Glucagon Peptide Promote Glycogenolysis
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|Amino Acid Composition||±10% of theoretical|
|Water Content(Karl Fischer)||≤8.0%|
|HCl Content (HPIC)||≤10.0%|
|Specific Rotation (20/D)||-37.0~-47.0°(c=1 1%HAc)|
Glucagon is a peptide hormone, produced by alpha cells of the pancreas. It works to raise the concentration of glucose and fat in the bloodstream, and is considered to be the main catabolic hormone of the body. It is also used as a medication to treat a number of health conditions. Its effect is opposite to that of insulin, which lowers the extracellular glucose.
The pancreas releases glucagon when the concentration of glucose in the bloodstream falls too low. Glucagon causes the liver to convert stored glycogen into glucose, which is released into the bloodstream. High blood-glucose levels, on the other hand, stimulate the release of insulin. Insulin allows glucose to be taken up and used by insulin-dependent tissues.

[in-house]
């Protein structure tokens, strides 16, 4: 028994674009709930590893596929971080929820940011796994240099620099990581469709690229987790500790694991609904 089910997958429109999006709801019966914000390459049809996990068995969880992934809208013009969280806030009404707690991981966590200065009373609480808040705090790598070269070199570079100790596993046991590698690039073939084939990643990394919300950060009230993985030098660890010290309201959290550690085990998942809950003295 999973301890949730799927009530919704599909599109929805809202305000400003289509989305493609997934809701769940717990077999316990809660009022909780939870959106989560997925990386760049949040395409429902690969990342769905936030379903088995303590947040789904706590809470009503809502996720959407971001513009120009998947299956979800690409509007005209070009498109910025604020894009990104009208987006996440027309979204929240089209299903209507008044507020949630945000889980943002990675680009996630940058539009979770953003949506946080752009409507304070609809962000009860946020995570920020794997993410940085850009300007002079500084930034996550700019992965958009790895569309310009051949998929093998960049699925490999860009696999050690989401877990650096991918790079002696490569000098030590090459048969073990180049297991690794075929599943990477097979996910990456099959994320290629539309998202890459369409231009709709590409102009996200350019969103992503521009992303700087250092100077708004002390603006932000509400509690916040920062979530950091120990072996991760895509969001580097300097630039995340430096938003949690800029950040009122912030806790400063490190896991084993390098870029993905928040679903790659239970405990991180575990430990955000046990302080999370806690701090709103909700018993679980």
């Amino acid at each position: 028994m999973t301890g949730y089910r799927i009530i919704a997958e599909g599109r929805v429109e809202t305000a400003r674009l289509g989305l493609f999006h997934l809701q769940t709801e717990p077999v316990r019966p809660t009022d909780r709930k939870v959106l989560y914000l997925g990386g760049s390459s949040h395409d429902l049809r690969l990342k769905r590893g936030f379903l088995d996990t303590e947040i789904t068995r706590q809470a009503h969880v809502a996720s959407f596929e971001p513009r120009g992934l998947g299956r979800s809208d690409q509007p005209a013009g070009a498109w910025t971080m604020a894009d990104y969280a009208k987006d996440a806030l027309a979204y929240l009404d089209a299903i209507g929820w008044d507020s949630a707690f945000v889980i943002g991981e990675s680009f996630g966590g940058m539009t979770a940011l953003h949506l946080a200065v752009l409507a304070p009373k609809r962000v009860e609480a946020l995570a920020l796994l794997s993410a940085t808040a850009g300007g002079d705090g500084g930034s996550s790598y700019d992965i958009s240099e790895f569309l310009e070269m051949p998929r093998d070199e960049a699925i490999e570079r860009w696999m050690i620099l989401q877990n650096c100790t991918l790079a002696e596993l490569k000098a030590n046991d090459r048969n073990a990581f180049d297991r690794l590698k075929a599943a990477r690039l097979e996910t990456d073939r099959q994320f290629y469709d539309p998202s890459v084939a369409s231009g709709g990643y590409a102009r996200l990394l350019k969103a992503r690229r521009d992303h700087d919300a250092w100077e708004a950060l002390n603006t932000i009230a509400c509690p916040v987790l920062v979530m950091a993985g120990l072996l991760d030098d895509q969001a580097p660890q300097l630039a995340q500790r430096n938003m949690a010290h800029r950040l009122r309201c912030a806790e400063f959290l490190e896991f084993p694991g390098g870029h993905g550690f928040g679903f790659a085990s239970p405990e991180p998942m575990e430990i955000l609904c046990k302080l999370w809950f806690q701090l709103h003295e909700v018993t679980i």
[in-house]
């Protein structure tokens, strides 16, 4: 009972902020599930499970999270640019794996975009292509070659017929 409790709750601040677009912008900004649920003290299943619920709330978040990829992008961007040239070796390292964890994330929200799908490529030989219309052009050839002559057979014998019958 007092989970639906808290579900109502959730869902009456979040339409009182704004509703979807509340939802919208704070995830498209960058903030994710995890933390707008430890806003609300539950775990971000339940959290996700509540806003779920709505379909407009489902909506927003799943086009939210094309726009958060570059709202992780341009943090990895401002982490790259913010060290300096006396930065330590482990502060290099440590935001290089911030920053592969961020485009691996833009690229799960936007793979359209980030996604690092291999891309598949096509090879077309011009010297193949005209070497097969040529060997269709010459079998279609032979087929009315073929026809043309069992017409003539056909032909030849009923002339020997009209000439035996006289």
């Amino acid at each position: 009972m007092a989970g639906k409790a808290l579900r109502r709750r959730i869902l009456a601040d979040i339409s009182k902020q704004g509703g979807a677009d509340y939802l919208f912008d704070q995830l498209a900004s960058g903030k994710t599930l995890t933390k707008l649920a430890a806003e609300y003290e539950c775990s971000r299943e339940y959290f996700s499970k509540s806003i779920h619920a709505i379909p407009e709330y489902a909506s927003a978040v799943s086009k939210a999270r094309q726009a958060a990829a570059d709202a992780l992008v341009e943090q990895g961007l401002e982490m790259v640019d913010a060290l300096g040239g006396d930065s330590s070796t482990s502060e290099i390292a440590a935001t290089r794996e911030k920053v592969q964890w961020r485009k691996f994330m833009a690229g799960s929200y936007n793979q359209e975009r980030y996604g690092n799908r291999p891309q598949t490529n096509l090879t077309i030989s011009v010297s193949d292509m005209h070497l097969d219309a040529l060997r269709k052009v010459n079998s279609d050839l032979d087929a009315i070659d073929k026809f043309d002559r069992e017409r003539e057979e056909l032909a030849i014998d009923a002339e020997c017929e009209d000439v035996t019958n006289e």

Thus, glucagon and insulin are part of a feedback system that keeps blood glucose levels stable. Glucagon increases energy expenditure and is elevated under conditions of stress. Glucagon belongs to the secritin family of hormones.
Glucagon generally elevates the concentration of glucose in the blood by promoting gluconeogenesis and glycogenolysis. Glucagon also decreases fatty acid synthesis in adipose tissue and the liver, as well as promoting lipolysis in these tissues, which causes them to release fatty acids into circulation where they can be catabolised to generate energy in tissues such as skeletal muscle when required